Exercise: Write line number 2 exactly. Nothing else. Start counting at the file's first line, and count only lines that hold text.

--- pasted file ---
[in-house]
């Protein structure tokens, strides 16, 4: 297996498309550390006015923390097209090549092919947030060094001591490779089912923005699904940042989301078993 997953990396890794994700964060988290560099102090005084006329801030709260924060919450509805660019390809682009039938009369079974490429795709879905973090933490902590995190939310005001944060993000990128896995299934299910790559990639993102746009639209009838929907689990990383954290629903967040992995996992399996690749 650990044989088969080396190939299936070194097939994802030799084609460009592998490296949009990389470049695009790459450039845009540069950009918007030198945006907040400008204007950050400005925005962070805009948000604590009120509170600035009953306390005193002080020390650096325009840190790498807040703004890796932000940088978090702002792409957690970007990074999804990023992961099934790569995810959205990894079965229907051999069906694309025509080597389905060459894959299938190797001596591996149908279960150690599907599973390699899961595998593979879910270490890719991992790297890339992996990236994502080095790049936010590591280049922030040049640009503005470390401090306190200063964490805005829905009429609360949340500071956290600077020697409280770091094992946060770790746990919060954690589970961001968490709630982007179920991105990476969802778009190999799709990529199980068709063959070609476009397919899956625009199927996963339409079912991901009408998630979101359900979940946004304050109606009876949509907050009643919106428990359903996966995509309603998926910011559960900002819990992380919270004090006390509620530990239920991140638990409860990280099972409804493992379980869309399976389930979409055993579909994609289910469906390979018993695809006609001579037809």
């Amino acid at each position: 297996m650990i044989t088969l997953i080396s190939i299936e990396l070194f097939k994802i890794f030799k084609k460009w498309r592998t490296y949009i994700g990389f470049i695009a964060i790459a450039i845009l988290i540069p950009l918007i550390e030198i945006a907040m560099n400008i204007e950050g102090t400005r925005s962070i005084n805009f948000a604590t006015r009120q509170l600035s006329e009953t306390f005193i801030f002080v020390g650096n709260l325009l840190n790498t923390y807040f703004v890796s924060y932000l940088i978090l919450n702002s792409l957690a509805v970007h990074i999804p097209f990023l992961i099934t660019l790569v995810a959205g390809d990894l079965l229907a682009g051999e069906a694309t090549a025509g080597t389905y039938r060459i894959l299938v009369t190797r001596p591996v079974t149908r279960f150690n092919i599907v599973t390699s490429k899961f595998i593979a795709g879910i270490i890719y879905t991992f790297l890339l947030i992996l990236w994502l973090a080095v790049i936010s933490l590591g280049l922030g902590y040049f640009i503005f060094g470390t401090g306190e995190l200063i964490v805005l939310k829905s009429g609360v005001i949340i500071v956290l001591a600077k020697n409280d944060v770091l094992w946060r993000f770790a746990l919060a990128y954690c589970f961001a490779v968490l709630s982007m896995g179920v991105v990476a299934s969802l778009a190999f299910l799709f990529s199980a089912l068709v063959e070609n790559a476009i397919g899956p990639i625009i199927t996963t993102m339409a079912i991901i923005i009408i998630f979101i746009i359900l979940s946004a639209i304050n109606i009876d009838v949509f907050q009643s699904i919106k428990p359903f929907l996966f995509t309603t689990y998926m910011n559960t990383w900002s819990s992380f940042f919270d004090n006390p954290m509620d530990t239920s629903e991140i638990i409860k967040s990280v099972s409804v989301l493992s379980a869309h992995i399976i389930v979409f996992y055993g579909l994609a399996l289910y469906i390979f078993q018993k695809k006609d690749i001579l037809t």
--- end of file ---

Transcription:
């Protein structure tokens, strides 16, 4: 297996498309550390006015923390097209090549092919947030060094001591490779089912923005699904940042989301078993 997953990396890794994700964060988290560099102090005084006329801030709260924060919450509805660019390809682009039938009369079974490429795709879905973090933490902590995190939310005001944060993000990128896995299934299910790559990639993102746009639209009838929907689990990383954290629903967040992995996992399996690749 650990044989088969080396190939299936070194097939994802030799084609460009592998490296949009990389470049695009790459450039845009540069950009918007030198945006907040400008204007950050400005925005962070805009948000604590009120509170600035009953306390005193002080020390650096325009840190790498807040703004890796932000940088978090702002792409957690970007990074999804990023992961099934790569995810959205990894079965229907051999069906694309025509080597389905060459894959299938190797001596591996149908279960150690599907599973390699899961595998593979879910270490890719991992790297890339992996990236994502080095790049936010590591280049922030040049640009503005470390401090306190200063964490805005829905009429609360949340500071956290600077020697409280770091094992946060770790746990919060954690589970961001968490709630982007179920991105990476969802778009190999799709990529199980068709063959070609476009397919899956625009199927996963339409079912991901009408998630979101359900979940946004304050109606009876949509907050009643919106428990359903996966995509309603998926910011559960900002819990992380919270004090006390509620530990239920991140638990409860990280099972409804493992379980869309399976389930979409055993579909994609289910469906390979018993695809006609001579037809």